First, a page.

Since Adobe has changed its licensing policy for Lightroom to a subscription-only based model, a lot of photographers are steadily looking for alternative DAM tools and/or RAW converters. I’ve been checking out Darktable since the very beginning and it’s made amazing progress ever since. Darktable has now been released in version 2.4.0, see the original announcement here. It’s a free and open-source DAM RAW converter available for several platforms, such as Mac OS, Linux and even Windows. I tested the new version on my Linux system to see, how well it can process the RAW files of my Fujifilm X100F and X-T2. I also wanted to find out if Darktable can serve as an actual alternative to Lightroom.
Major feature changes
The full list of changes available with version 2.4.0 can be found here.
The most relevant features for Fuji shooters are:
- Support for Fujifilm compressed RAW files.
- A new X-Trans demosaicing algorithm, Frequency Domain Chroma, was implemented.
- Support for the following cameras has been added (compressed!): GFX 50S, X-A3, X-E2S, X-E3, X-Pro2, X-T2, X-T20, X100F
Darktable supports RAW files generated by almost any current Fujifilm camera, both uncompressed and compressed. I often read that people are a little uncertain whether RAW file compression is lossless or not. If the menu says lossless compressed, you can be certain that there is absolutely no difference in terms of image quality. Using lossless compression is a good thing. The only thing you have to worry about is whether your post processing software supports the file format. Darktable does support Fuji’s RAW compression with version 2.4.0 for almost all models.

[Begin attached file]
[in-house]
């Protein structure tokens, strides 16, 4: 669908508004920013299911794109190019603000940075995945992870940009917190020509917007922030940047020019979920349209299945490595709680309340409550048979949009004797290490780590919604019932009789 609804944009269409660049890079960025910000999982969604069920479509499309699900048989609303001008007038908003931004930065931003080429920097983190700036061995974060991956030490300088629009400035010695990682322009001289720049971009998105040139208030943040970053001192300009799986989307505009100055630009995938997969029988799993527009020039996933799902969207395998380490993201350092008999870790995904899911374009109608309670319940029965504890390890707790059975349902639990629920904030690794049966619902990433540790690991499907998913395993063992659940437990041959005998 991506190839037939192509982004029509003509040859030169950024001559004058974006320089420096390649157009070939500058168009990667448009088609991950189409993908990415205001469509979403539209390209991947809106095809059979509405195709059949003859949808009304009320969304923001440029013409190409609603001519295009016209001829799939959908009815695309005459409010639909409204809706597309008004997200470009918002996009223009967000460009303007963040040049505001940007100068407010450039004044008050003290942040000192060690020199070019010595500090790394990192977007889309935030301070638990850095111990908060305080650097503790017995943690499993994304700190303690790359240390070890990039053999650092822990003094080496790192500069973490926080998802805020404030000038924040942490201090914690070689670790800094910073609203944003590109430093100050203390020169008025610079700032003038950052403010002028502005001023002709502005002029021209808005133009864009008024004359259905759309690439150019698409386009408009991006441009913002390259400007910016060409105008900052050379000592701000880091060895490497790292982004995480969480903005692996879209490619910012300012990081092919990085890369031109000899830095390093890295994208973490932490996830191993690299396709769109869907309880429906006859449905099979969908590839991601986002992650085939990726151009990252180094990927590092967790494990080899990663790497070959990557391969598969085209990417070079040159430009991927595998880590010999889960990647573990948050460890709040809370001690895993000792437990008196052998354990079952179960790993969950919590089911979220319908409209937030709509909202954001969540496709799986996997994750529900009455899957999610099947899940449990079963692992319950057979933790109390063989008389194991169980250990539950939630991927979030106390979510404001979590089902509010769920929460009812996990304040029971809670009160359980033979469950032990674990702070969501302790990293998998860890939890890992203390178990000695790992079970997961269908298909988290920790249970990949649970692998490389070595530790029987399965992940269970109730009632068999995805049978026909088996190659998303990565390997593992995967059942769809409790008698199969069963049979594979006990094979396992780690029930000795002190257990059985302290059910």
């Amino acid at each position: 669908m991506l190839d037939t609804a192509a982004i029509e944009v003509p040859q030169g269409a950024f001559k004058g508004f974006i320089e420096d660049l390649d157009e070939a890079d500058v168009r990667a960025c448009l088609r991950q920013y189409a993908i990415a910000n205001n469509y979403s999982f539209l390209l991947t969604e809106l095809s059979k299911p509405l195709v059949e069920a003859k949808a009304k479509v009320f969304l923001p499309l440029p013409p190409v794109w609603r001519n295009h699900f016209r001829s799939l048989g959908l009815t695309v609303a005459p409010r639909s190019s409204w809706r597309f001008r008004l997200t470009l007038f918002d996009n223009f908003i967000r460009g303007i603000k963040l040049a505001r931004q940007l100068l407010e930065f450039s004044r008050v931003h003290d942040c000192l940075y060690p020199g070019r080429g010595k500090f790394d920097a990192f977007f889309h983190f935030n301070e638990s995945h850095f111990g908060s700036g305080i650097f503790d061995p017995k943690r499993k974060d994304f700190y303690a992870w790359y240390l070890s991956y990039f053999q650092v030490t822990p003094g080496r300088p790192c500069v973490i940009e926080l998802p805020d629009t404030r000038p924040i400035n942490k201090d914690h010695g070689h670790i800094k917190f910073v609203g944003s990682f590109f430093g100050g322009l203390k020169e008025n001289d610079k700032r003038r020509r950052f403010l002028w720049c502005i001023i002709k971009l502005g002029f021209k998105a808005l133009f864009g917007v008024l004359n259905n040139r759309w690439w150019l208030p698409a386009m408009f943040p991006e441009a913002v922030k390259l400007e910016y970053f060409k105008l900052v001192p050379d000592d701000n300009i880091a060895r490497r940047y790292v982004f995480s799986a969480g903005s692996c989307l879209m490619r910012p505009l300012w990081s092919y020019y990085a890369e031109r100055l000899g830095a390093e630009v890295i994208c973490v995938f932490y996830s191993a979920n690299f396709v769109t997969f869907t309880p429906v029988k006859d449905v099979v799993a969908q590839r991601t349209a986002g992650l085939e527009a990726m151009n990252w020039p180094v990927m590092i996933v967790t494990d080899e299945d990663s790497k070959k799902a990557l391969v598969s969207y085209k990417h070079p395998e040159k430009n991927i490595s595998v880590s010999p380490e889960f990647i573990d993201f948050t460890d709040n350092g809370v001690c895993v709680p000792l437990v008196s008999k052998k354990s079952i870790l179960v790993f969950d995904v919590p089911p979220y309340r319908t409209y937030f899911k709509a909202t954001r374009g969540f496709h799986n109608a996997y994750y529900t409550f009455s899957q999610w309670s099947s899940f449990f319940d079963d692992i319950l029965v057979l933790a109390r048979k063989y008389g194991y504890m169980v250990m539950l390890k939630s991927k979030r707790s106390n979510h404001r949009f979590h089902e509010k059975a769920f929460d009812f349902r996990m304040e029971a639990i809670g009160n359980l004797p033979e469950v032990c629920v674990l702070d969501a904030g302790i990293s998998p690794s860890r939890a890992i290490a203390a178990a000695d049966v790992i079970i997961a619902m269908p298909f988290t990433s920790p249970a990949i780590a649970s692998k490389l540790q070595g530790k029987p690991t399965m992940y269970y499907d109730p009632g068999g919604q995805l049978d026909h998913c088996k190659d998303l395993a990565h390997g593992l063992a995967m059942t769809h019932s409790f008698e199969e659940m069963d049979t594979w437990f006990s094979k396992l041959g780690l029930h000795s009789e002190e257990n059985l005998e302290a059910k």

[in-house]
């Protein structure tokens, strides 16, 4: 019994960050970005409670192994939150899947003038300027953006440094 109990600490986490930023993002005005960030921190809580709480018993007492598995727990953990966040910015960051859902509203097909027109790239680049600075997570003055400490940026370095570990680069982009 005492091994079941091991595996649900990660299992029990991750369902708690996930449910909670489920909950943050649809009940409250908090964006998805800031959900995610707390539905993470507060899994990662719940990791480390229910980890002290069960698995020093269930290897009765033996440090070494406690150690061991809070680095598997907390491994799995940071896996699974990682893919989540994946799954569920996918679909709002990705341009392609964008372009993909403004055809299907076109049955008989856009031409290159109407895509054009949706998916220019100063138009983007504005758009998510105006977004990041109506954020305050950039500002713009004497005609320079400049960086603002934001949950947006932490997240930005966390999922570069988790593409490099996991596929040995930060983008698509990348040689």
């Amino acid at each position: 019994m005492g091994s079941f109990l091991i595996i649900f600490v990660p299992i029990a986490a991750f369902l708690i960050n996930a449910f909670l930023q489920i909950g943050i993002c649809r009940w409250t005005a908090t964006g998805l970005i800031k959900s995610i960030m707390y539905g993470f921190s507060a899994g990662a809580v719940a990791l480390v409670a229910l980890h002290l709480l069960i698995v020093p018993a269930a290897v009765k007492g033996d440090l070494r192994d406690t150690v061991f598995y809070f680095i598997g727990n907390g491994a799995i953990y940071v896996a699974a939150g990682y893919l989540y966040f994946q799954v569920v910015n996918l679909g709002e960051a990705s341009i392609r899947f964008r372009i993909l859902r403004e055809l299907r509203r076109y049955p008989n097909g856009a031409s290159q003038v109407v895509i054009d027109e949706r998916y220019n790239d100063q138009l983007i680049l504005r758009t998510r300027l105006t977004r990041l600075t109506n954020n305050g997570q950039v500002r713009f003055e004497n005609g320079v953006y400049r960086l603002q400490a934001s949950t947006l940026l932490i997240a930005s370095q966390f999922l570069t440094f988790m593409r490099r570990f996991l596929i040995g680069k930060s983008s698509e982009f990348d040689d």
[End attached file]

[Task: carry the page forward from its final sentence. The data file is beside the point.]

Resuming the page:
Darktable Lens Corrections
On Linux, darktable uses the external lens correction database lensfun. Unfortunately, lensfun only supports about half a dozen of the XF lenses:
- XF 18-55mm f/2.8-4 R LM OIS
- XF 18mm f/2 R
- XF 23mm f/1.4 R
- XF 27mm f/2.8
- XF 35mm f/1.4 R
- XF 55-200mm f/3.5-4.8 R LM OIS
- XF 60mm f/2.4 R Macro
I tested it with my X-T2 and the XF 35mm f/1.4 R and lens corrections worked fine.
Unfortunately, all the official Fuji film simulations are not available/accessible as they are via the camera calibration section in Lightroom. However, I found this nice library of film simulations, originally developed by Joao Almeida. This collection of film simulation presets even goes one step further and includes simulations for other brands like Ilford and Kodak. In order to add them to darktable, simply download all the *.dtstyle files from GitHub and import them in the styles section of the lighttable module.
Darktable has added a lot of great features with version 2.4.0. Fuji shooters can be happy as almost all cameras are now supported both compressed and uncompressed. If you are used to the Lightroom way of things as I am, then darktable still feels a little clunky. There are lots of modules and sections and each of them offers way more options than Lightroom does, which makes it a little too complex sometimes. However, given the fact that it’s free and open-source, darktable is a great alternative and I will come back again and check if it fits my needs with every major update.